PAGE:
[TUHS] Systematic approach to command-line interfaces [ meta issues ]

Jon Steinhart jon at fourwinds.com
Sun Aug 1 05:20:02 AEST 2021

Michael Siegel writes:
> Hello,
> I've recently started to implement a set of helper functions and
> procedures for parsing Unix-like command-line interfaces (i.e., POSIX +
> GNU-style long options, in this case) in Ada.
> While doing that, I learned that there is a better way to approach
> this problem – beyond using getopt(s) (which never really made sense to
> me) and having to write case statements in loops every time: Define a
> grammar, let a pre-built parser do the work, and have the parser
> provide the results to the program.
> Now, defining such a grammar requires a thoroughly systematic approach
> to the design of command-line interfaces. One problem with that is
> whether that grammar should allow for sub-commands. And that leads to
> the question of how task-specific tool sets should be designed. These
> seem to be a relatively new phenomenon in Unix-like systems that POSIX
> doesn't say anything about, as far as I can see.
> So, I've prepared a bit of a write-up, pondering on the pros and cons
> of two different ways of having task-specific tool sets
> (non-hierarchical command sets vs. sub-commands) that is available at
>   https://www.msiism.org/files/doc/unix-like_command-line_interfaces.html
> I tend to think the sub-command approach is better. But I'm neither a UI
> nor a Unix expert and have no formal training in computer things. So, I
> thought this would be a good place to ask for comment (and get some
> historical perspective).
> This is all just my pro-hobbyist attempt to make some people's lives
> easier, especially mine. I mean, currently, the "Unix" command line is
> quite a zoo, and not in a positive sense. Also, the number of
> well-thought-out command-line interfaces doesn't seem to be a growing
> one. But I guess that could be changed by providing truly easy ways to
> make good interfaces.
> --
> Michael

Well, don't let me discourage you from doing what you want.  But, in my
opinion, it doesn't add value to do something that's already been done
but differently; it detracts from value because now there's yet another
competing way to do something.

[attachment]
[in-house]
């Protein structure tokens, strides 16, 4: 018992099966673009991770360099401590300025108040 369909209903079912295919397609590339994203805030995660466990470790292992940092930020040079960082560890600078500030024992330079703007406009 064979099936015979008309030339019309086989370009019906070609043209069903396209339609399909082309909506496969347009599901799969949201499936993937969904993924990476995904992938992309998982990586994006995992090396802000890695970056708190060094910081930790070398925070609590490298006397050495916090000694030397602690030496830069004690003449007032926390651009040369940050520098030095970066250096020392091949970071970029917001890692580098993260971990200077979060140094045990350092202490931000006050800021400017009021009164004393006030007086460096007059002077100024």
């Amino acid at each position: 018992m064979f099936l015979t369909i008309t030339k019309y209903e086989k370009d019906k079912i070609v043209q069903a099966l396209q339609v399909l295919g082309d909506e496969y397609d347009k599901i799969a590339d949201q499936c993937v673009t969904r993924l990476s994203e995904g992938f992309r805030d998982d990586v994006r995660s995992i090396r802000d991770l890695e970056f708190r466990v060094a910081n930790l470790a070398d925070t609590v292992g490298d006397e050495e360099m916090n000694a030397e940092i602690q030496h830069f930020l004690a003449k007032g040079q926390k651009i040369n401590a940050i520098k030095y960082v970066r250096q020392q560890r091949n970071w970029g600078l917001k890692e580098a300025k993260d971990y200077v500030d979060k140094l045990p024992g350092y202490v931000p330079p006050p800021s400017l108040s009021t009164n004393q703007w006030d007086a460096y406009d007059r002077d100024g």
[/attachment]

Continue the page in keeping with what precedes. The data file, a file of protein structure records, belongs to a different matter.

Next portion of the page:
I'm actually surprised that the format of commands was as consistent as
it was for as long as it was.  Sure, I never liked the way that things
like tar were inconsistent, but it was mostly good for a long time.  I
see two reasons for the more recent messiness.

 o  Minimal learning of history by newer practicioners resulting in
    doing things in a way that they're familiar instead of learning
    the behavior of the target environment and fitting in.  It's what
    I call the "Ugly American Tourist" model; I'm in your country so
    you should speak English; why would I learn your language?

 o  The endless pile of --gnu-long-option-names.

On one hand, I sort of understand the long option names because so many
commands have so many options that there's no way to have one-character
mnemonics.  But, I would make the argument that if one has that many
options it's a sign that the command is trying to do too much stuff.
For example, I don't care for the compression options on tar.  These are
actually just invoking separate programs in a pipeline, which to me is
the job of the shell.  Sure, it can be convenient, but again, one of the
advantages of the shell is that I can make scripts for anything that I'm
doing so often that the convenience would be nice.  And without restarting
an old flame war, separate programs are more stylisticly in line and more
useful than many of the cat options.

So I never got getopt().  One of my rules is that I don't use a library
in cases where the number of lines of gunk that that it takes to use a
library function is >= the number of lines to just write it myself.  Yeah,
I know the "but the library has more eyeballs and is debugged" argument
but in reality libraries are the source of many bugs.  I've always taken
the approach that I would never hire someone who had to use a library to
implement a singly-linked list.


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